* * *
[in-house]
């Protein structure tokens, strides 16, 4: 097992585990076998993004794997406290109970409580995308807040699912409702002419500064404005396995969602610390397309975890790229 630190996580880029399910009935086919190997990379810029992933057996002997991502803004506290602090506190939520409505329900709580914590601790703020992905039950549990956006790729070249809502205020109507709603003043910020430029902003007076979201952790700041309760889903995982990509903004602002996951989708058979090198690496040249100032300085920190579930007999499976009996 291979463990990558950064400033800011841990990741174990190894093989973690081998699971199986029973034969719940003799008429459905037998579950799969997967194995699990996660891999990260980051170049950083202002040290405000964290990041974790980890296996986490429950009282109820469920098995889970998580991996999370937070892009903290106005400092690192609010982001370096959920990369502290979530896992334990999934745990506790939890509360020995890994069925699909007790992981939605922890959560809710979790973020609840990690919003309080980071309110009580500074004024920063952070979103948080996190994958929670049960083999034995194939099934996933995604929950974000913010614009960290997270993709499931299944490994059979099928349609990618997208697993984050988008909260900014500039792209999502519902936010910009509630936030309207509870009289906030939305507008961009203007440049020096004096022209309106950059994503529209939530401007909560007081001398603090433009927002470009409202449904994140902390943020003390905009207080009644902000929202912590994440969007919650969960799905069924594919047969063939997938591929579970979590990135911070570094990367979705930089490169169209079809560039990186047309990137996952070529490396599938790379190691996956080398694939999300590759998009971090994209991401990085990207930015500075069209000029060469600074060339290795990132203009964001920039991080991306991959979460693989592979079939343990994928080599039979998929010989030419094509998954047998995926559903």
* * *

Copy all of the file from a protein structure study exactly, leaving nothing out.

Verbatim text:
[in-house]
């Protein structure tokens, strides 16, 4: 097992585990076998993004794997406290109970409580995308807040699912409702002419500064404005396995969602610390397309975890790229 630190996580880029399910009935086919190997990379810029992933057996002997991502803004506290602090506190939520409505329900709580914590601790703020992905039950549990956006790729070249809502205020109507709603003043910020430029902003007076979201952790700041309760889903995982990509903004602002996951989708058979090198690496040249100032300085920190579930007999499976009996 291979463990990558950064400033800011841990990741174990190894093989973690081998699971199986029973034969719940003799008429459905037998579950799969997967194995699990996660891999990260980051170049950083202002040290405000964290990041974790980890296996986490429950009282109820469920098995889970998580991996999370937070892009903290106005400092690192609010982001370096959920990369502290979530896992334990999934745990506790939890509360020995890994069925699909007790992981939605922890959560809710979790973020609840990690919003309080980071309110009580500074004024920063952070979103948080996190994958929670049960083999034995194939099934996933995604929950974000913010614009960290997270993709499931299944490994059979099928349609990618997208697993984050988008909260900014500039792209999502519902936010910009509630936030309207509870009289906030939305507008961009203007440049020096004096022209309106950059994503529209939530401007909560007081001398603090433009927002470009409202449904994140902390943020003390905009207080009644902000929202912590994440969007919650969960799905069924594919047969063939997938591929579970979590990135911070570094990367979705930089490169169209079809560039990186047309990137996952070529490396599938790379190691996956080398694939999300590759998009971090994209991401990085990207930015500075069209000029060469600074060339290795990132203009964001920039991080991306991959979460693989592979079939343990994928080599039979998929010989030419094509998954047998995926559903």